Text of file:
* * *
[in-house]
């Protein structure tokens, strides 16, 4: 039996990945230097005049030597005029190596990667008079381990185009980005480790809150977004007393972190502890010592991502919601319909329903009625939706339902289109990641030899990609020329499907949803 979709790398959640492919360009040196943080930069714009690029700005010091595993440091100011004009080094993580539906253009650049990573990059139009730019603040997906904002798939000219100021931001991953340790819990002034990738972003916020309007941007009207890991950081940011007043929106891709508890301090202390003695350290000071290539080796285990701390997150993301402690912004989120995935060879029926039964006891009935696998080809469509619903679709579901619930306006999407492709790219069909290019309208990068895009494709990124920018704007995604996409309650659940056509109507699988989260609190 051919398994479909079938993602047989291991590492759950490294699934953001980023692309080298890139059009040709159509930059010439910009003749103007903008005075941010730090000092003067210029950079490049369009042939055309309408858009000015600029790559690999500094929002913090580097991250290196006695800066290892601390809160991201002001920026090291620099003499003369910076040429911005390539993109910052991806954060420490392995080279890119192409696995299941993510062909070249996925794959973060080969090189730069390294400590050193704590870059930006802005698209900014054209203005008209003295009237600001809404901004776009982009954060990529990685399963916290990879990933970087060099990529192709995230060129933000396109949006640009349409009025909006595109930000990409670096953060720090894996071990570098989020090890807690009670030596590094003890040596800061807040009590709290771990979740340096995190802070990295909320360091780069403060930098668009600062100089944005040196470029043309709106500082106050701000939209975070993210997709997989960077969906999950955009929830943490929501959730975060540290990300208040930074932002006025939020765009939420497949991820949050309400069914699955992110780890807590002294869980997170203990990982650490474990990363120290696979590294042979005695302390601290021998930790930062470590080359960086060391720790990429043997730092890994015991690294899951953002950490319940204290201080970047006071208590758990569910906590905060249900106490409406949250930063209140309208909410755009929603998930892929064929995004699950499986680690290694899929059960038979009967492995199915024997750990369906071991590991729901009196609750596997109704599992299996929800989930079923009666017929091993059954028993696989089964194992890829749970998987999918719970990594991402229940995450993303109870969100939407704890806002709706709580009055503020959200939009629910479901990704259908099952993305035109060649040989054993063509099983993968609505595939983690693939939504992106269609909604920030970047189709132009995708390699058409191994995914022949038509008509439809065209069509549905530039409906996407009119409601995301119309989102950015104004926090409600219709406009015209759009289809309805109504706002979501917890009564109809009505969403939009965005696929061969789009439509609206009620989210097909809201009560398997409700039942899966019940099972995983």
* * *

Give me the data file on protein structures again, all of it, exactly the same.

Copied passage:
[in-house]
């Protein structure tokens, strides 16, 4: 039996990945230097005049030597005029190596990667008079381990185009980005480790809150977004007393972190502890010592991502919601319909329903009625939706339902289109990641030899990609020329499907949803 979709790398959640492919360009040196943080930069714009690029700005010091595993440091100011004009080094993580539906253009650049990573990059139009730019603040997906904002798939000219100021931001991953340790819990002034990738972003916020309007941007009207890991950081940011007043929106891709508890301090202390003695350290000071290539080796285990701390997150993301402690912004989120995935060879029926039964006891009935696998080809469509619903679709579901619930306006999407492709790219069909290019309208990068895009494709990124920018704007995604996409309650659940056509109507699988989260609190 051919398994479909079938993602047989291991590492759950490294699934953001980023692309080298890139059009040709159509930059010439910009003749103007903008005075941010730090000092003067210029950079490049369009042939055309309408858009000015600029790559690999500094929002913090580097991250290196006695800066290892601390809160991201002001920026090291620099003499003369910076040429911005390539993109910052991806954060420490392995080279890119192409696995299941993510062909070249996925794959973060080969090189730069390294400590050193704590870059930006802005698209900014054209203005008209003295009237600001809404901004776009982009954060990529990685399963916290990879990933970087060099990529192709995230060129933000396109949006640009349409009025909006595109930000990409670096953060720090894996071990570098989020090890807690009670030596590094003890040596800061807040009590709290771990979740340096995190802070990295909320360091780069403060930098668009600062100089944005040196470029043309709106500082106050701000939209975070993210997709997989960077969906999950955009929830943490929501959730975060540290990300208040930074932002006025939020765009939420497949991820949050309400069914699955992110780890807590002294869980997170203990990982650490474990990363120290696979590294042979005695302390601290021998930790930062470590080359960086060391720790990429043997730092890994015991690294899951953002950490319940204290201080970047006071208590758990569910906590905060249900106490409406949250930063209140309208909410755009929603998930892929064929995004699950499986680690290694899929059960038979009967492995199915024997750990369906071991590991729901009196609750596997109704599992299996929800989930079923009666017929091993059954028993696989089964194992890829749970998987999918719970990594991402229940995450993303109870969100939407704890806002709706709580009055503020959200939009629910479901990704259908099952993305035109060649040989054993063509099983993968609505595939983690693939939504992106269609909604920030970047189709132009995708390699058409191994995914022949038509008509439809065209069509549905530039409906996407009119409601995301119309989102950015104004926090409600219709406009015209759009289809309805109504706002979501917890009564109809009505969403939009965005696929061969789009439509609206009620989210097909809201009560398997409700039942899966019940099972995983």